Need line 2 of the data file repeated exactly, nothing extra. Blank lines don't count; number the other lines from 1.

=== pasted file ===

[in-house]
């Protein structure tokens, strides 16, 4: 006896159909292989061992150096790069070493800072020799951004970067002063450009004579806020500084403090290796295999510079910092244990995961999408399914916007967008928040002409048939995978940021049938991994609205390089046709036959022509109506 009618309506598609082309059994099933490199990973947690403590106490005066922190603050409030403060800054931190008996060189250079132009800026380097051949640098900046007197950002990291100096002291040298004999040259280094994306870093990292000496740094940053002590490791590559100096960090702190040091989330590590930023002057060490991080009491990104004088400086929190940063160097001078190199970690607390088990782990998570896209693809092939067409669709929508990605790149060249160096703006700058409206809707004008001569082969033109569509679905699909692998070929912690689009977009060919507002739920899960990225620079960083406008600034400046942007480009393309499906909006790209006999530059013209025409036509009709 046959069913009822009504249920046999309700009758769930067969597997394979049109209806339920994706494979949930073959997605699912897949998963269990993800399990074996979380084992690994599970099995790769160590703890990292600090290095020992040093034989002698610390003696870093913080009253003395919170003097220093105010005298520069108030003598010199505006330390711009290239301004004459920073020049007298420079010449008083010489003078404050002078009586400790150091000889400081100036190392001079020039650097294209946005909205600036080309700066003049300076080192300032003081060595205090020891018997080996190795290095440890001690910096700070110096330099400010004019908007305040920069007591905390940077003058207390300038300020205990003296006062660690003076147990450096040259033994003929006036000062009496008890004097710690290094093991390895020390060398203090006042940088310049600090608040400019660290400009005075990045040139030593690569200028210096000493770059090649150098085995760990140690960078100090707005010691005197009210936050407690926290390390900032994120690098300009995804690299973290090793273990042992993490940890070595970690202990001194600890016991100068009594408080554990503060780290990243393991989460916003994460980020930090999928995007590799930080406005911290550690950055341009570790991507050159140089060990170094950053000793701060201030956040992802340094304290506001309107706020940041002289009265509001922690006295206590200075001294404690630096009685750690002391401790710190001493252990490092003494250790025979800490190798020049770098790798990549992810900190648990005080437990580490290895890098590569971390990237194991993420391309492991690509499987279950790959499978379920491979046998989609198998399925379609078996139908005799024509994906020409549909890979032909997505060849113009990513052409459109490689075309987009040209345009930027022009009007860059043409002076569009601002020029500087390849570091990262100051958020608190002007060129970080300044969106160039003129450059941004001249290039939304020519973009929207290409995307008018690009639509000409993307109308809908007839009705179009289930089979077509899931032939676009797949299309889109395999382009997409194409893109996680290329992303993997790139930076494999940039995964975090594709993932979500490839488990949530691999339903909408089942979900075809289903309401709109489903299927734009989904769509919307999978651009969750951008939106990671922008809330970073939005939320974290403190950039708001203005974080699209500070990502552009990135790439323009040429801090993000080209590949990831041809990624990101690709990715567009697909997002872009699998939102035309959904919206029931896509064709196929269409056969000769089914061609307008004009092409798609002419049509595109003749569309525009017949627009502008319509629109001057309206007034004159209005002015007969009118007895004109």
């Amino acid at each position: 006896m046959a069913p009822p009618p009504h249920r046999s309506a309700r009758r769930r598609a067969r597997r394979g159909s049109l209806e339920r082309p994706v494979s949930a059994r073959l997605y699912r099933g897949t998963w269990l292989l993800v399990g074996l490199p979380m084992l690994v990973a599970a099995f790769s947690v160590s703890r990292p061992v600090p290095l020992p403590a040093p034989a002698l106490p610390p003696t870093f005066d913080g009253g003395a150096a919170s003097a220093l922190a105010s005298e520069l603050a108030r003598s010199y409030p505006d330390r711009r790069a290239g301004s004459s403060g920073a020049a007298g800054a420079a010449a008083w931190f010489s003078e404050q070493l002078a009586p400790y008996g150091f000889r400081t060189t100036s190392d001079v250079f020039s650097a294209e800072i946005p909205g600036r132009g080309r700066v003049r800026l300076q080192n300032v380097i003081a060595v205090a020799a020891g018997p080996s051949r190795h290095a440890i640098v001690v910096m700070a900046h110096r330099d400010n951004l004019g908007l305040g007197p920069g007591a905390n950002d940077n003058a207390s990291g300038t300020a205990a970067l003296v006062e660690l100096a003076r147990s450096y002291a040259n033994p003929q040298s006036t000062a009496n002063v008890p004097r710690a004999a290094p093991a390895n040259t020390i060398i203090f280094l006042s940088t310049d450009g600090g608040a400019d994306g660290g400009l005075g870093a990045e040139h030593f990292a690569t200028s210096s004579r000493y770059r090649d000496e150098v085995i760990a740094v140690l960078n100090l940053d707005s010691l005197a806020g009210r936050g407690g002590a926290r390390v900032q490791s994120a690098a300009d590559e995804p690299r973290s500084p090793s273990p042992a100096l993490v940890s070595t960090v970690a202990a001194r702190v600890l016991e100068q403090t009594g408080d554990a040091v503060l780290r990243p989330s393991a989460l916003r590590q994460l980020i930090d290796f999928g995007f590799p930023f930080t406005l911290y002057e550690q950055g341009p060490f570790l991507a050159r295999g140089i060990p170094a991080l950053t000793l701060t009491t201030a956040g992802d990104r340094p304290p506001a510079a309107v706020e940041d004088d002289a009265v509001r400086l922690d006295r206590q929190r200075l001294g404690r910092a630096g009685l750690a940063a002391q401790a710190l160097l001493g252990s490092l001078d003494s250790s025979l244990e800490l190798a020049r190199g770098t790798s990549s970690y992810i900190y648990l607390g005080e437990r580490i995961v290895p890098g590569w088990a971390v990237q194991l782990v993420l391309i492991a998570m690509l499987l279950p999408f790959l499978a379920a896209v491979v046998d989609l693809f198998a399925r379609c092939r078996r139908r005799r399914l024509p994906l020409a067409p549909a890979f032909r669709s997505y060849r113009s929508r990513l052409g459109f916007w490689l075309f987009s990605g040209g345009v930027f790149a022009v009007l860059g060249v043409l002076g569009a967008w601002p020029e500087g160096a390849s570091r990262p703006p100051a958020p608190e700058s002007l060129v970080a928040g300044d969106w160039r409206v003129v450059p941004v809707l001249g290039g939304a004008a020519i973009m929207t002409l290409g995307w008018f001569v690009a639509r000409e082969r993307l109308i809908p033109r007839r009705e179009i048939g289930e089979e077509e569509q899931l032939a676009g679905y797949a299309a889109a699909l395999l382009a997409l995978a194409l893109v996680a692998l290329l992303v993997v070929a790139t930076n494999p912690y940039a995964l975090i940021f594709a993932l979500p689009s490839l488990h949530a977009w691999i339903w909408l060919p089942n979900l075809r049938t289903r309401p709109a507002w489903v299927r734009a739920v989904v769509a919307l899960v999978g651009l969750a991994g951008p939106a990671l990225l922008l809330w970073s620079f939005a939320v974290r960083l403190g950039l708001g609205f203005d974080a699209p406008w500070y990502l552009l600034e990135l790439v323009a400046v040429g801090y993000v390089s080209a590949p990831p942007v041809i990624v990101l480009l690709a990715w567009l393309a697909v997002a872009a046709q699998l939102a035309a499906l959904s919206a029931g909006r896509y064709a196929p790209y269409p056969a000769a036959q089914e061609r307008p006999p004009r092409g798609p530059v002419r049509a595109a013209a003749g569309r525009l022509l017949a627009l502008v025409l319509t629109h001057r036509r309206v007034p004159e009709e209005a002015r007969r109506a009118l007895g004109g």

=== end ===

């Protein structure tokens, strides 16, 4: 006896159909292989061992150096790069070493800072020799951004970067002063450009004579806020500084403090290796295999510079910092244990995961999408399914916007967008928040002409048939995978940021049938991994609205390089046709036959022509109506 009618309506598609082309059994099933490199990973947690403590106490005066922190603050409030403060800054931190008996060189250079132009800026380097051949640098900046007197950002990291100096002291040298004999040259280094994306870093990292000496740094940053002590490791590559100096960090702190040091989330590590930023002057060490991080009491990104004088400086929190940063160097001078190199970690607390088990782990998570896209693809092939067409669709929508990605790149060249160096703006700058409206809707004008001569082969033109569509679905699909692998070929912690689009977009060919507002739920899960990225620079960083406008600034400046942007480009393309499906909006790209006999530059013209025409036509009709 046959069913009822009504249920046999309700009758769930067969597997394979049109209806339920994706494979949930073959997605699912897949998963269990993800399990074996979380084992690994599970099995790769160590703890990292600090290095020992040093034989002698610390003696870093913080009253003395919170003097220093105010005298520069108030003598010199505006330390711009290239301004004459920073020049007298420079010449008083010489003078404050002078009586400790150091000889400081100036190392001079020039650097294209946005909205600036080309700066003049300076080192300032003081060595205090020891018997080996190795290095440890001690910096700070110096330099400010004019908007305040920069007591905390940077003058207390300038300020205990003296006062660690003076147990450096040259033994003929006036000062009496008890004097710690290094093991390895020390060398203090006042940088310049600090608040400019660290400009005075990045040139030593690569200028210096000493770059090649150098085995760990140690960078100090707005010691005197009210936050407690926290390390900032994120690098300009995804690299973290090793273990042992993490940890070595970690202990001194600890016991100068009594408080554990503060780290990243393991989460916003994460980020930090999928995007590799930080406005911290550690950055341009570790991507050159140089060990170094950053000793701060201030956040992802340094304290506001309107706020940041002289009265509001922690006295206590200075001294404690630096009685750690002391401790710190001493252990490092003494250790025979800490190798020049770098790798990549992810900190648990005080437990580490290895890098590569971390990237194991993420391309492991690509499987279950790959499978379920491979046998989609198998399925379609078996139908005799024509994906020409549909890979032909997505060849113009990513052409459109490689075309987009040209345009930027022009009007860059043409002076569009601002020029500087390849570091990262100051958020608190002007060129970080300044969106160039003129450059941004001249290039939304020519973009929207290409995307008018690009639509000409993307109308809908007839009705179009289930089979077509899931032939676009797949299309889109395999382009997409194409893109996680290329992303993997790139930076494999940039995964975090594709993932979500490839488990949530691999339903909408089942979900075809289903309401709109489903299927734009989904769509919307999978651009969750951008939106990671922008809330970073939005939320974290403190950039708001203005974080699209500070990502552009990135790439323009040429801090993000080209590949990831041809990624990101690709990715567009697909997002872009699998939102035309959904919206029931896509064709196929269409056969000769089914061609307008004009092409798609002419049509595109003749569309525009017949627009502008319509629109001057309206007034004159209005002015007969009118007895004109």